Actors for change: The growth of human rights institutions
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Actors for change: The growth of human rights institutions

Defending human rights has a new tool in its arsenal. More than 100 national institutions have emerged in recent years to protect the rights of vulnerable groups. They are increasingly active in a wide range of human rights causes, from the prevention of torture and discrimination to conflict resolution.

The Story
What does an improved status of the Tsaatan minority in Mongolia have in common with the rescue of child soldiers in Uganda, the probe into decades-old cases of forced disappearances in Mexico or documents on the training of police in Northern Ireland? All of these examples reflect a promising trend – a growing role and effectiveness of national institutions for the promotion and protection of human rights. “Building strong human rights institutions at the country level is what in the long run will ensure that human rights are protected and advanced in a sustained manner,” Secretary-General Kofi Annan stressed in a 2002 report. And that’s what – away from the media spotlight – appears to be happening.

Since the UN General Assembly unanimously adopted in 1993 the so-called Paris Principles -- minimum standards concerning national human rights institutions – many countries have worked with the UN to establish or enhance such bodies. What often goes unnoticed, however, is that these institutions, already numbering more than 100, are increasingly active in a wide range of human rights causes.

The Context

  • The majority of existing national institutions can be grouped in two broad categories: “human rights commissions” and “ombudsmen.” Less common, but no less important, are the “specialized” national institutions which function to protect the rights of a particular vulnerable group.
  • Such national institutions are not set up to replace the UN human rights organs or non-governmental organizations working in the same area. Their role is complementary, and a strengthening of such institutions can only enhance the effectiveness of both national and international human rights machinery.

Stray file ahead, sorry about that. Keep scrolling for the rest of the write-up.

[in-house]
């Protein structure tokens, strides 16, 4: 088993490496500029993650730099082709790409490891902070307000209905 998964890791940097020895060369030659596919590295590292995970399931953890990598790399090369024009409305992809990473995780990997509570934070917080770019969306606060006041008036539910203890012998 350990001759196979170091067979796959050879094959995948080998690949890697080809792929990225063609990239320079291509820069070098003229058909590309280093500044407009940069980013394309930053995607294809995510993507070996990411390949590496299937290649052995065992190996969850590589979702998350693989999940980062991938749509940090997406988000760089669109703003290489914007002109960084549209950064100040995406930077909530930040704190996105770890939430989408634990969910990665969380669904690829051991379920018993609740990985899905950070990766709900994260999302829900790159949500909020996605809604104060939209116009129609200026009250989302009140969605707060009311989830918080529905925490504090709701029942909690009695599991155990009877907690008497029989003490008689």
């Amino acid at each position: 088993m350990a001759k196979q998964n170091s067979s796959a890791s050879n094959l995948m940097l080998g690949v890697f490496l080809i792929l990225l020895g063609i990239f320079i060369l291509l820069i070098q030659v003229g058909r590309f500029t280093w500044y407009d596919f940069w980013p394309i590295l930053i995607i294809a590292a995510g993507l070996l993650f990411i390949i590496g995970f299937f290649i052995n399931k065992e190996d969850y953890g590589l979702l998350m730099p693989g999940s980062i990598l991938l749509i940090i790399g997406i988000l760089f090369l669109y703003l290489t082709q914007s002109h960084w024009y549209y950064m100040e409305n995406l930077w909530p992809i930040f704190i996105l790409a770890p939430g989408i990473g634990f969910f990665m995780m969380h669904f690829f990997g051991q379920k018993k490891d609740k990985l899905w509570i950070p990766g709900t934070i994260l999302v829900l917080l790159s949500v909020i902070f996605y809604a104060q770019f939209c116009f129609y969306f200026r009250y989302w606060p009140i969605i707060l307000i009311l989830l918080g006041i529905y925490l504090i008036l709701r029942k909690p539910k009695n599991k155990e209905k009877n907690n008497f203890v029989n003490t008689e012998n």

• In January 2005, the Independent Human Rights Commission of Afghanistan launched a report, A Call to Justice. Thanks to this bold initiative, for the first time Afghans were asked to express their views on vital issues of peace, security and justice.
  • The Danish Institute for Human Rights is creating a knowledge database to raise awareness of the specific impact and consequences of anti-terrorism legislation.
  • The official probe into the forced disappearance of 532 people in Mexico during the 70’s and early 80’s had limited results until the Mexican National Human Rights Commission intervened and was able to throw light on that tragic episode.
  • Established as an outcome of the Belfast (Good Friday) Agreement 1998, the Northern Ireland Human Rights Commission has investigated and supported through courts key cases on issues covering all political and religious viewpoints.
  • The National Human Rights Commission of Mongolia has made a significant contribution to securing the rights of the Tsaatans, the smallest ethnic minority in the country, residing in an isolated mountainous area.
  • Despite the challenges of working in conflict areas, the Ugandan Human Rights Commission has investigated reports of recruitment of child soldiers and made recommendations on their reintegration into society.
  • The National Human Rights Commission in India has been making efforts to create an environment in which economic, social and cultural rights could be better promoted and protected.

For further information
Office of the UN High Commissioner for Human Rights (OHCHR):
Orest Nowosad, Coordinator, National Institutions Unit, Capacity Building and Field Operations Branch Tel. +41 22 917 92 23, E-mail: onowosad@ohchr.org